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It should be placed as close to the potential source of leaking as possible because you want to eliminate the presence of fluid in the system as much as possible. Whatever length of tubing exists between the leak source and the cv is considered compromised. If, for instance, I had chosen to place the check valve directly next to the needle valve on my regulator, then water could siphon from the aquarium the tube all the way up to that point, which would cause me problems as I would need to drain the tube.

Also, check valves can fail over time. If my check valve fails, water still has to flow all the way through the tube before it reaches the regulator where it can do damage. If my cv were on the regulator end of my line, a failure would be much much more likely to result in water entering the regulator since the water would only need to travel less than an inch past the cv.

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post #11 of 20 (permalink) Old 10-12-2005, 04:41 AM
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Quote:
Originally Posted by Wasserpest
Nope I think that's not how it works. The check valve prevents air and water from going into the bottle. It doesn't prevent CO2 from escaping from the bottle. As soon as you disconnect any bottle, the other will go limp. Not that this is such a great problem. If you keep the air volume in the bottles small, it doesn't take that long to build up pressure. I usually just shake the bottles in a circular motion to get a temporary SHO situation (super high output).
I humbly disagree. A check valve should prevent backflow. if both diy generators are in parallel - and each is isolated with it's own check valve, I do not see how tank 2 would be able to depressurize to tank one. Tank 1's check valve should prevent this.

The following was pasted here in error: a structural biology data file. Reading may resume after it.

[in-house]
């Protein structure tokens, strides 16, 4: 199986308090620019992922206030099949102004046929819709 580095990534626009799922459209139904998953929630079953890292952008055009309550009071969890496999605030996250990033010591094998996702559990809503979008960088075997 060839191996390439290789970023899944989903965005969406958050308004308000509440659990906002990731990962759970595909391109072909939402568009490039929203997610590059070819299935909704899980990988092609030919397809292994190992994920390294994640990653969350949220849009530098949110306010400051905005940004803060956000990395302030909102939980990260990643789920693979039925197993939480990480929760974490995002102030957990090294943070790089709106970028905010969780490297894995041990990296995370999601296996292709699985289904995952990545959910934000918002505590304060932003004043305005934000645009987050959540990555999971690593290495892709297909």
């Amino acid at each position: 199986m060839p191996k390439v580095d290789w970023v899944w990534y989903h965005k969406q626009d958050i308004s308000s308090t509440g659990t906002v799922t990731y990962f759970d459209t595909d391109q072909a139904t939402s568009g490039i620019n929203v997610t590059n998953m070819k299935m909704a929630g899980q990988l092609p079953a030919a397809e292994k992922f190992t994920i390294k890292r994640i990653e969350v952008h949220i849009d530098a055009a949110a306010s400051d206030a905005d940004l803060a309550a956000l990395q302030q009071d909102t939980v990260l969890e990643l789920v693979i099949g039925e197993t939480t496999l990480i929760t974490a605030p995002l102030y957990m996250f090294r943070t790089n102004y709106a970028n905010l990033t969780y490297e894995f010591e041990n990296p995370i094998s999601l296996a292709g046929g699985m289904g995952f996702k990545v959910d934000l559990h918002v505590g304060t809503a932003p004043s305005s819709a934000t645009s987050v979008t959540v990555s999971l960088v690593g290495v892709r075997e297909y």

Now if you hook them is series and you disconnect tank 2, you will loose
presure.

1> to tank <2 diconnect either and no loss of pressure in the other
1>2>tank - disconnect 2 and 1 looses presure, disconnet 1, no loss of pressure in 2

Naturally the one you disconnect will go limp either way.

58 gallon oceanic, Kessel 360 tun sun, pressurized co2, eheim pimp #179 - 2217 and diffuser
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post #12 of 20 (permalink) Old 10-12-2005, 04:59 PM
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If you set it up that way how will the CO2 get out of the soda bottle into the reactor? The check valve will prevent that.

Maybe it's just semantics. When you say the "tank" depressurized, I am assuming you are talking about the CO2 generating DIY soda bottles.

If you are talking about pressurized connected to two planted tanks, then you are correct, but you are in the wrong thread.


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post #13 of 20 (permalink) Old 10-12-2005, 06:02 PM
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check valve allows for flow one way - out of generator. The whole purpose of check valves is to prevent a syphon - flow out of the tank.

When presure in the generator is greater than the line to the tank, the valve opens and co2 is burped into the tank (and the pressure equalises and the valve closes untill the generator rebuilds enough pressure to open the valve). Then pressure in the generator is less than the line to the tank (such as when the tank is unscrewed) the valve closes to prevent gas/water from going into the generator.


58 gallon oceanic, Kessel 360 tun sun, pressurized co2, eheim pimp #179 - 2217 and diffuser
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post #14 of 20 (permalink) Old 10-12-2005, 06:08 PM
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Nice drawing, thanks. And you are correct, that's the purpose of the check valves.

Now, when you disconnect one bottle, the other will go limp.

To prevent that, you can use a binder clip or anything you'd like and cut off the airline between the bottle and the Y.

Or just ignore the temporary loss of pressure and give them a good shake after reconnecting.

Like I said.


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post #15 of 20 (permalink) Old 10-12-2005, 06:34 PM
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if yours is hooked up like I drew, and the second bottle goes limp, I would test your check valve - more than likely the co2 has corroded the spring and it is locked open. Cheep check valves will not last that long in the presence of carbonic acid.

58 gallon oceanic, Kessel 360 tun sun, pressurized co2, eheim pimp #179 - 2217 and diffuser